Running for just over an hour and a half, Netflix’s original documentary Amanda Knox makes one thing very clear about its subject: she’s exhausted, and rightfully so.
“I get into a line at the grocery store, and the person behind me’s like ‘Whoa, it’s you, I know you!” says Knox in the documentary. “I really want to turn to them and say ‘Who the fuck are you? And you don’t know me.'”
Since 2007, the year in which the media circus surrounding Knox and then-boyfriend Raffaele Sollecito’s alleged murder of Knox’s study abroad roommate Meredith Kercher began, several people have thought that they had Knox pegged.
We meet these people in the documentary, which is directed by Rod Blackhurst and Brian McGinn. There’s Giuliano Mignini, the intimidating public prosecutor from Perugia, Italy, where the incident took place. He seems to have convicted Knox in his mind long before she ever went to trial, reminding us of the prosecution team and police in Netflix’s Making a Murderer.
There’s freelance journalist Nick Pisa, who wrote for The Daily Mail throughout the Knox saga. He, along with a whole slue of journalists covering the case, committed one of the most troubling, unadulterated examples of media sensationalism in recent history by reporting just about anything ever said about Knox, even her in-prison diary.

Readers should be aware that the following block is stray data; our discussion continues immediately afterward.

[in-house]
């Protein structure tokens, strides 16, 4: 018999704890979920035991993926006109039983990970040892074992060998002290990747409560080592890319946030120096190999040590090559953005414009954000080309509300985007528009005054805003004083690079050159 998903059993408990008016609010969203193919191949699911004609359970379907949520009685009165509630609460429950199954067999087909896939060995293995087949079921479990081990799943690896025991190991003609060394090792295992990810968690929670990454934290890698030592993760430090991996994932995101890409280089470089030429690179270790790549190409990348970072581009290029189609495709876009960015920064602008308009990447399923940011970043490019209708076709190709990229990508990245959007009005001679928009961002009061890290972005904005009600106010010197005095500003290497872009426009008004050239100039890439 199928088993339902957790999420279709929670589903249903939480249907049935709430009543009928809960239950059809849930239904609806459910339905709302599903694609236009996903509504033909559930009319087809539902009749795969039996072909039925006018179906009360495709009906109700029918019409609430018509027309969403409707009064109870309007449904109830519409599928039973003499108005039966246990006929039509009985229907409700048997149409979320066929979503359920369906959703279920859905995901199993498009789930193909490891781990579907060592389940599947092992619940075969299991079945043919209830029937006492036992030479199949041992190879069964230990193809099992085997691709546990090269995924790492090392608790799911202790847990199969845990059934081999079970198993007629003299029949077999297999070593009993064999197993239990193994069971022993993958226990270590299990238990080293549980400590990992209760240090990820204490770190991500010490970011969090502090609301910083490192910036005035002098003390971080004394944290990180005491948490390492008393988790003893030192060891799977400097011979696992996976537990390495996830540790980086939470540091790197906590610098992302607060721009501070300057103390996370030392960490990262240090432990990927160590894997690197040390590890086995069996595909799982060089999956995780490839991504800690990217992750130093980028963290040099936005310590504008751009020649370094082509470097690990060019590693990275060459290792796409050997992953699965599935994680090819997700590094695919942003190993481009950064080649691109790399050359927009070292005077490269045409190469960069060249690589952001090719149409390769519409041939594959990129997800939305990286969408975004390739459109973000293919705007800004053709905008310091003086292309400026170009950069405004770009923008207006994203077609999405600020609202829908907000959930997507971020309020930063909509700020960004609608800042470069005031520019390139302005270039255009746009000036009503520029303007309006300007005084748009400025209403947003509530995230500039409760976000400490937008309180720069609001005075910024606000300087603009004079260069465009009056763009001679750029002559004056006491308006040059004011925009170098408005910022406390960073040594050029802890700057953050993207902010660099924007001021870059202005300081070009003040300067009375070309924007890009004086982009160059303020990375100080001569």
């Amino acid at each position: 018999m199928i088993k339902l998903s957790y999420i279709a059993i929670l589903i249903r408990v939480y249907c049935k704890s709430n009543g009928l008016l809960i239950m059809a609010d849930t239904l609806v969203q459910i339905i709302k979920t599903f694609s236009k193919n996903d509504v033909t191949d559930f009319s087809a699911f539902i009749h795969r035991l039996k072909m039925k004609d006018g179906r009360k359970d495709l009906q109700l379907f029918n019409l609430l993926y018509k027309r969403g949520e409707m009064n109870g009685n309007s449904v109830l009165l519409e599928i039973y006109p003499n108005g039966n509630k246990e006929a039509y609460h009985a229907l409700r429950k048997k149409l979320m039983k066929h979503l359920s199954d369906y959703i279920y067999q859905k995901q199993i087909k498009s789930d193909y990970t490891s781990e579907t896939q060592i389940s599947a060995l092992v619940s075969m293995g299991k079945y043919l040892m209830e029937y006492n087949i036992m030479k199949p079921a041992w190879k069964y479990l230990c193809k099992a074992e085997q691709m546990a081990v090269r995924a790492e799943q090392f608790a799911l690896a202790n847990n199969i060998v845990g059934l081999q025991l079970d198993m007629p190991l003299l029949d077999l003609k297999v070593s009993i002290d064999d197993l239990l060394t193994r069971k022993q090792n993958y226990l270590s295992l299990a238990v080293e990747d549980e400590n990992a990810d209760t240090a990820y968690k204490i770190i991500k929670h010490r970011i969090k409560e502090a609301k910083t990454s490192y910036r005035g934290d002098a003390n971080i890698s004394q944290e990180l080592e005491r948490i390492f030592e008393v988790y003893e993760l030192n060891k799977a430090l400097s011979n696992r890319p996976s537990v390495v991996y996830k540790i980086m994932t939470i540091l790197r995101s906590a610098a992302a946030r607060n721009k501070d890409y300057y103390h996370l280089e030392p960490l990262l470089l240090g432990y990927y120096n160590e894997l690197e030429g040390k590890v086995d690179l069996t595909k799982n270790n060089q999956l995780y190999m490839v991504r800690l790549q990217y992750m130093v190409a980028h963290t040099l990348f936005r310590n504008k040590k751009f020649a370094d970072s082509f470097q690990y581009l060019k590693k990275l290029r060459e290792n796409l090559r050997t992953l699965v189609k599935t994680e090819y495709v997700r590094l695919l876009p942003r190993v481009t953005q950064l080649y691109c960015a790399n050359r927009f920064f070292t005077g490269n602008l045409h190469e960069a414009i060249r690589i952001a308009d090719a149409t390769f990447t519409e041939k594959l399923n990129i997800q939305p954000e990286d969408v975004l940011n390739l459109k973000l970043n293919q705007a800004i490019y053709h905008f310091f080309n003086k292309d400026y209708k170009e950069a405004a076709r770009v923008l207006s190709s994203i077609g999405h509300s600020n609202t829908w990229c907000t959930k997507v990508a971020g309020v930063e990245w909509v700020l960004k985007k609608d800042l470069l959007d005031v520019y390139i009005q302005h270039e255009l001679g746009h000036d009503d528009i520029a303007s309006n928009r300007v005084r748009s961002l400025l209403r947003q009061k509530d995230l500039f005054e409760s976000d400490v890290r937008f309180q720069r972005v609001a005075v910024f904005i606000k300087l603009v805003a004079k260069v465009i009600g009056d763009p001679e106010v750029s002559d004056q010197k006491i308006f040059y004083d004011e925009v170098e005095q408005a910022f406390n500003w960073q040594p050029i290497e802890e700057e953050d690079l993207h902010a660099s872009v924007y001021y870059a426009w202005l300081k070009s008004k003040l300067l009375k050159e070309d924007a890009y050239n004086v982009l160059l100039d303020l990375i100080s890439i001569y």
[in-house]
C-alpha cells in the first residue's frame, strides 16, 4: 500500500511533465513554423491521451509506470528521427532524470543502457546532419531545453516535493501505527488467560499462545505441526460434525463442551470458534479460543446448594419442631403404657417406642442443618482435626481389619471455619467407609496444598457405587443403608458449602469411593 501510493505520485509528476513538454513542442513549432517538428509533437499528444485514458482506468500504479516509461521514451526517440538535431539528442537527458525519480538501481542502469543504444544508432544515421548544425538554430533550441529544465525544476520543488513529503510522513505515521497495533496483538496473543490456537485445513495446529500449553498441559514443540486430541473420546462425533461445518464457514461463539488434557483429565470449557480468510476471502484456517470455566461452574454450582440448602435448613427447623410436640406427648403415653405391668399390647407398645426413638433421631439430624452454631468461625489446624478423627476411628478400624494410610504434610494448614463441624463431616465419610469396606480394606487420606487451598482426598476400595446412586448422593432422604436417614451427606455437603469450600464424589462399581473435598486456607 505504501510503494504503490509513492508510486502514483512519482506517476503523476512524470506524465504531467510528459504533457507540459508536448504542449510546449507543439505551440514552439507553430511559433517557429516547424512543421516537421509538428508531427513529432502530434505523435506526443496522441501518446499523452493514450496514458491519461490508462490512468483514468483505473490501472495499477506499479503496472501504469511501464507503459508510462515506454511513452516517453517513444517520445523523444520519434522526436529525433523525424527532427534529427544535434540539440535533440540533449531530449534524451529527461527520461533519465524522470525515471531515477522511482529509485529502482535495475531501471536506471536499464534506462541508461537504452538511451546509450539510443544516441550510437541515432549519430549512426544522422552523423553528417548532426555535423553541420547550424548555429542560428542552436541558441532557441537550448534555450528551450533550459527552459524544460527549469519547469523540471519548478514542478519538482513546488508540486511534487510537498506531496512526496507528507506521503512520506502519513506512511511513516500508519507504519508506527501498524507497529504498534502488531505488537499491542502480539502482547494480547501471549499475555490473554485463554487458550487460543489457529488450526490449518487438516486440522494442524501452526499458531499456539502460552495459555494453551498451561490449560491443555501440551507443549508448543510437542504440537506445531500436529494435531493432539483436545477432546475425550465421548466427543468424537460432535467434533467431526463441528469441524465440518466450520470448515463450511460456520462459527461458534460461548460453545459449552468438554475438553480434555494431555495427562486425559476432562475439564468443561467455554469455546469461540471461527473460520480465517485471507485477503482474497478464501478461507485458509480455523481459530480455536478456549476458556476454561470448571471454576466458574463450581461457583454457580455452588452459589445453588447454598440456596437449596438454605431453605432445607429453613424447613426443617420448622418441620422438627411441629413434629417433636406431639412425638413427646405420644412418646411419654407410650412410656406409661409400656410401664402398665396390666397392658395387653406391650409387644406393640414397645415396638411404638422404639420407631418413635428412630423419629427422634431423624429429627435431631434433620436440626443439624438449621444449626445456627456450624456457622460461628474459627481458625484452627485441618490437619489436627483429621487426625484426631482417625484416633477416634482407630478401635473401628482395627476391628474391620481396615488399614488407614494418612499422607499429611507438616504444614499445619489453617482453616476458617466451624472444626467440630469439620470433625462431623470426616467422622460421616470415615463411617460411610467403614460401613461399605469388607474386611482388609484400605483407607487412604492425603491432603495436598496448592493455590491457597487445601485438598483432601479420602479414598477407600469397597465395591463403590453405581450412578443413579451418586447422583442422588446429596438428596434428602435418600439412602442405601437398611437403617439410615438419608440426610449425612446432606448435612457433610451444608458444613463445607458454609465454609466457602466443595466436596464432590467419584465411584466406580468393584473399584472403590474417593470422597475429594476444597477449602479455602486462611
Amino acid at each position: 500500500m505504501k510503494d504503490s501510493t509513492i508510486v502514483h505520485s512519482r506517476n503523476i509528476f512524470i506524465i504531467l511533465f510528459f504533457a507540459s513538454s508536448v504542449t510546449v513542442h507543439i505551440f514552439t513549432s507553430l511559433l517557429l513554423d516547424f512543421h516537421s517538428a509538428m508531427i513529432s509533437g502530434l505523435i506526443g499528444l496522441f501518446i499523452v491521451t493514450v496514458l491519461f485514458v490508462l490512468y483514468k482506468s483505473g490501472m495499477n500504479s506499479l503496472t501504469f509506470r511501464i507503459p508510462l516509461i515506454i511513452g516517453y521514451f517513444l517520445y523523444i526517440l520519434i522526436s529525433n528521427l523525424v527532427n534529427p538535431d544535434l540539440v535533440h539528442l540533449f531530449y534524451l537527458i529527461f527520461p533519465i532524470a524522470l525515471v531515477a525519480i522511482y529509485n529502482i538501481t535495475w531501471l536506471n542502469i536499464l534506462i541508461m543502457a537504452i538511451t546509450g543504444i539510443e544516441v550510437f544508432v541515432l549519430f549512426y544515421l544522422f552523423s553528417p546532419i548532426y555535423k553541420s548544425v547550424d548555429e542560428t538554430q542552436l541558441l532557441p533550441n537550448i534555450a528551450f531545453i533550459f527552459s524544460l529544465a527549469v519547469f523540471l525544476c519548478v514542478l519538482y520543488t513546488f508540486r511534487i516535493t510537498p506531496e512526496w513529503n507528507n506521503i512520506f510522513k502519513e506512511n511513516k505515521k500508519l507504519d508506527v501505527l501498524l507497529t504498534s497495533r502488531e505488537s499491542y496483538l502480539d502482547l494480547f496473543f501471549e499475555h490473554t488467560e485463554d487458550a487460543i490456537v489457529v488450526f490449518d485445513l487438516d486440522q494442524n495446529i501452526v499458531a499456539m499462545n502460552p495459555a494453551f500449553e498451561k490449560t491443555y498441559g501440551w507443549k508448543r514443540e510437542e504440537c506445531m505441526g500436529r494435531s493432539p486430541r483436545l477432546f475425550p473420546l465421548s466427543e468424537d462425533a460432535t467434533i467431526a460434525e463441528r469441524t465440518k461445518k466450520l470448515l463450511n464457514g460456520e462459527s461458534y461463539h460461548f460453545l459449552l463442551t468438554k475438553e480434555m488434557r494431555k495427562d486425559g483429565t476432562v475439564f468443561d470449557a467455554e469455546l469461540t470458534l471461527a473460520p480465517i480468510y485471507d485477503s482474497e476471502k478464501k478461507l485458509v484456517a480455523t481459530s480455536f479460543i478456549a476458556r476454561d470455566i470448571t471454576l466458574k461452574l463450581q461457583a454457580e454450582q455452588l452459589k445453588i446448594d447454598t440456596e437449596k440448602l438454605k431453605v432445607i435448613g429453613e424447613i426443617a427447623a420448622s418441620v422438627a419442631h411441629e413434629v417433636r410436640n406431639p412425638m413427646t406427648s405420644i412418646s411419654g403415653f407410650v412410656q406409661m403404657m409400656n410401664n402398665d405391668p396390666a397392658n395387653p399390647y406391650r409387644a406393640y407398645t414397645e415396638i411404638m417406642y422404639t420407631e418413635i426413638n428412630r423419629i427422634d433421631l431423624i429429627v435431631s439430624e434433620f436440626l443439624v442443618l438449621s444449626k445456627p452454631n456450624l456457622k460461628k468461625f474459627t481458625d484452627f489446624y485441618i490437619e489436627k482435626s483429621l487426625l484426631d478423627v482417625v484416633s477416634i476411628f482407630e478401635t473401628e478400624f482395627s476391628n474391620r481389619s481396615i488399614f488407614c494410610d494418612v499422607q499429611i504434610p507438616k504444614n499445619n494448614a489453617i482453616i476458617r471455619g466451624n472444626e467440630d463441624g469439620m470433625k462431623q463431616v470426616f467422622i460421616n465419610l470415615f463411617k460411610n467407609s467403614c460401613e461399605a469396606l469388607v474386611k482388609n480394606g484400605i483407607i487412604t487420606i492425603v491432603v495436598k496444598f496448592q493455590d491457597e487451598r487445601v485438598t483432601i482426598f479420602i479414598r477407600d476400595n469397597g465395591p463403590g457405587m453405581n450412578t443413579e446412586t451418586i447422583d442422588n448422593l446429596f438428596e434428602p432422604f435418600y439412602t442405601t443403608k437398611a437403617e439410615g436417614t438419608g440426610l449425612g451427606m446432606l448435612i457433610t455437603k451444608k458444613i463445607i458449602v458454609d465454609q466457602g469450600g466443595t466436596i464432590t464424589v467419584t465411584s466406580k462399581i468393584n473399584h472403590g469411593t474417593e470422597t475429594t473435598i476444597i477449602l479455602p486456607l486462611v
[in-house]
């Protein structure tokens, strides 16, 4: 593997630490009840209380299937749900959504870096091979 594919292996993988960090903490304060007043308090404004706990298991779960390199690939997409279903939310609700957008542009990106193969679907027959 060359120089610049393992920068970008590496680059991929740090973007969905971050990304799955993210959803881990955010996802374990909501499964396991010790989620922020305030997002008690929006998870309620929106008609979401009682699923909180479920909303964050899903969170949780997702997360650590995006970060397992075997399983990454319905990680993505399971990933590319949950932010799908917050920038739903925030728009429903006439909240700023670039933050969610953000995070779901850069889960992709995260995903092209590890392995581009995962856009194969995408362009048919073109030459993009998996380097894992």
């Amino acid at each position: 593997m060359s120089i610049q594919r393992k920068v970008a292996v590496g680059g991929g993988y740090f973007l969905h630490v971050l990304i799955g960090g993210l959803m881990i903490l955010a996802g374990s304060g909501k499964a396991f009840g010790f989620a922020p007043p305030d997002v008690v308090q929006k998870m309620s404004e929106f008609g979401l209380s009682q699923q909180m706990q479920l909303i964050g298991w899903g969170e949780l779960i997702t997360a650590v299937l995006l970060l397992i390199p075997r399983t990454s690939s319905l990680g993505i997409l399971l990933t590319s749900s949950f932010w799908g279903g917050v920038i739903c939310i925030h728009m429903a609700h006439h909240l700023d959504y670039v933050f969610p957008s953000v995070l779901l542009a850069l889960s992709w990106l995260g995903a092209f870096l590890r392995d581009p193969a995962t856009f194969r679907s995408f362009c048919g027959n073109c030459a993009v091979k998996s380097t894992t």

Then, there’s us, the people. Some of us stood outside the courthouse the night Knox was first acquitted, screaming for her trial to be brought to the Supreme Court of Italy so that she would be brought to justice for a murder of which she had just been deemed innocent. Others read her name in the paper, see her picture on television and hear her mentioned in passing conversation and feel that they have enough to formulate an opinion on her being guilty or not.
However, as she breaks down and cries on camera, nearly unrecognizable with short brown hair and a completely matured aesthetic, it’s obvious that she’s had enough. This is not “Foxy Knoxy,” the accused cold-blooded murder made more frightening by her jovial, cherubic face. Here we have Amanda Knox, a woman worn down by accusations, arrests, trials, convictions, appeals and eventual freedom, looking to just move on.
Incredibly well done in its cinematography and intentional juxtaposition of rival characters, Amanda Knox ultimately turns the former suspect into a victim of police, prosecutorial and media negligence. So, when you come across Amanda Knox in your local Safeway and tell her that you know her as she attempts to buy her products of choice, it doesn’t mean she is a murderer if she turns around and punches you square in the nose like a swimmer escaping a shark attack.
She’s swam, bloodied and embattled, in those waters for way too long. The person in the grocery store, though, still knows her as the shark and not the worn-down, water-treading swimmer clinging for air.
That person really does need to watch Amanda Knox before opening their mouth.